Let us suppose that it has been found: and about L as centre let there be described GT, the arc of a circle cutting the straight line AB at T, in case the distance LG is greater than LA; for otherwise the arc AH must be described about the same centre, cutting the straight line LG at H. This arc GT (or AH, in the other case) will represent an incident wave of light, the rays of which tend towards L.

Similarly, about the centre F let there be described the circular arc DQ, which will represent a wave emanating from the point F.

Then the wave TG, after having passed through the glass, must form the wave QD; and for this I observe that the time taken by the light along GD in the glass must be equal to that taken along the three, TA, AB, and BQ, of which AB alone is within the glass.

Or rather, having taken AS equal to 2/3 of AT, I observe that 3/2 of GD ought to be equal to 3/2 of SB, plus BQ; and, deducting both of them from FD or FQ, that FD less 3/2 of GD ought to be equal to FB less 3/2 of SB. And this last difference is a given length.

All that is required is to draw the straight line FD from the given point F to meet VG so that it may be thus. Which is a problem quite similar to that which served for the first of these constructions, where FD plus 3/2 of GD had to be equal to a given length.

In the demonstration it is to be observed that, since the arc BC falls within the glass, there must be conceived an arc RX, concentric with it and on the other side of QD. Then after it shall have been shown that the piece G of the wave GT arrives at D at the same time that the piece T arrives at Q, which is easily deduced from the construction, it will be evident as a consequence that the partial wave generated at the point D will touch the arc RX at the moment when the piece Q shall have come to R, and that thus this arc will at the same moment be the termination of the movement that comes from the wave TG; whence all the rest may be concluded.

Having shown the method of finding these curved lines which serve for the perfect concurrence of the rays, [Pg 123]there remains to be explained a notable thing touching the uncoordinated refraction of spherical, plane, and other surfaces: an effect which if ignored might cause some doubt concerning what we have several times said, that rays of light are straight lines which intersect at right angles the waves which travel along them.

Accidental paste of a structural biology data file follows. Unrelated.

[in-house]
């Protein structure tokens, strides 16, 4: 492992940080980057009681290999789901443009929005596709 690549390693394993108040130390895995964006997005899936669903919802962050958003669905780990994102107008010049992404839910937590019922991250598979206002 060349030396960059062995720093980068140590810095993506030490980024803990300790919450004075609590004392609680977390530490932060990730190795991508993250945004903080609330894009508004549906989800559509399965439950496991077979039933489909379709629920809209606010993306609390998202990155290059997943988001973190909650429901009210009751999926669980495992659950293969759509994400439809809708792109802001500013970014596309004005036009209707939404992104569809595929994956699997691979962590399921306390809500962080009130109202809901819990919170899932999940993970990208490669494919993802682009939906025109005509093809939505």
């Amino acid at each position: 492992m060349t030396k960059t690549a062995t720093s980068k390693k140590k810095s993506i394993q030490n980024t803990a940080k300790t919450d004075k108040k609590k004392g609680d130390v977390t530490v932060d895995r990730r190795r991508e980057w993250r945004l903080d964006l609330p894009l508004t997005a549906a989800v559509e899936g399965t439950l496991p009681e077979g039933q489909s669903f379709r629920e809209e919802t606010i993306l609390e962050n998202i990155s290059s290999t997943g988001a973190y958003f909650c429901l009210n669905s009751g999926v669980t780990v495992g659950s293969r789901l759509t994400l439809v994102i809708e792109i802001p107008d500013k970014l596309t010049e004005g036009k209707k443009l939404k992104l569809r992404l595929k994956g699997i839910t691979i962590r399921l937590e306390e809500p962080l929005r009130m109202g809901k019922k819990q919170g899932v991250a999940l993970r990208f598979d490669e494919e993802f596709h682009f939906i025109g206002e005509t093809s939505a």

For example, in the case of rays which fall parallel on a spherical surface `AFE`, intersecting one another, after refraction, at different points, as this figure represents;

What can the waves of light be, in this transparent body, which are cut at right angles by the converging rays? For they can not be spherical.

What will these waves become after the said rays begin to intersect one another?

It will be seen in the solution of this difficulty that something very remarkable comes to pass herein, and that the waves do not cease to persist though they do not continue entire, as when they cross the glasses designed according to the construction we have seen.

According to what has been shown above, the straight line AD, which has been drawn at the summit of the sphere, at right angles to the axis parallel to which the rays come, represents the wave of light;

In the time taken by its piece D to reach the spherical surface AGE at E, its other parts will have met the same surface at `F`, `G`, `H`, etc. and will have also formed spherical partial waves of which these points are the centres.

The surface EK which all those waves will touch, will be the continuation of the wave AD in the sphere at the moment when the piece D has reached E. Now the line EK is not an arc of a circle, but is a curved line formed as the evolute of another curve ENC, which touches all the rays HL, GM, FO, etc., that are the refractions of the parallel rays, if we imagine laid over the convexity ENC a thread which in unwinding describes at its end E the said curve EK. For, supposing that this curve has been thus described, we will show that the said waves formed from the centres F, G, H, etc., will all touch it.

It is certain that the curve EK and all the others described by the evolution of the curve ENC, with different lengths of thread, will cut all the rays HL, GM, FO, etc., at right angles, and in such wise that the parts of them intercepted between two such curves will all be equal; for this follows from what has been demonstrated in our treatise de Motu Pendulorum.

Imagining the incident rays as being infinitely near to one another, if we consider two of them, as RG, TF, and draw GQ perpendicular to RG, and if we suppose the curve FS which intersects GM at P to have been described by evolution from the curve NC, beginning at F, as far as which the thread is supposed to extend, we may assume the small piece FP as a straight line perpendicular to the ray GM, and similarly the arc GF as a straight line.

But GM being the refraction of the ray RG, and FP being perpendicular to it, QF must be to GP as 3 to 2, that is to say in the proportion of the refraction; as was shown above in explaining the discovery of Des Cartes. And the same thing occurs in all the small arcs GH, HA, etc., namely that in the quadrilaterals which enclose them the side parallel to the axis is to the opposite side as 3 to 2.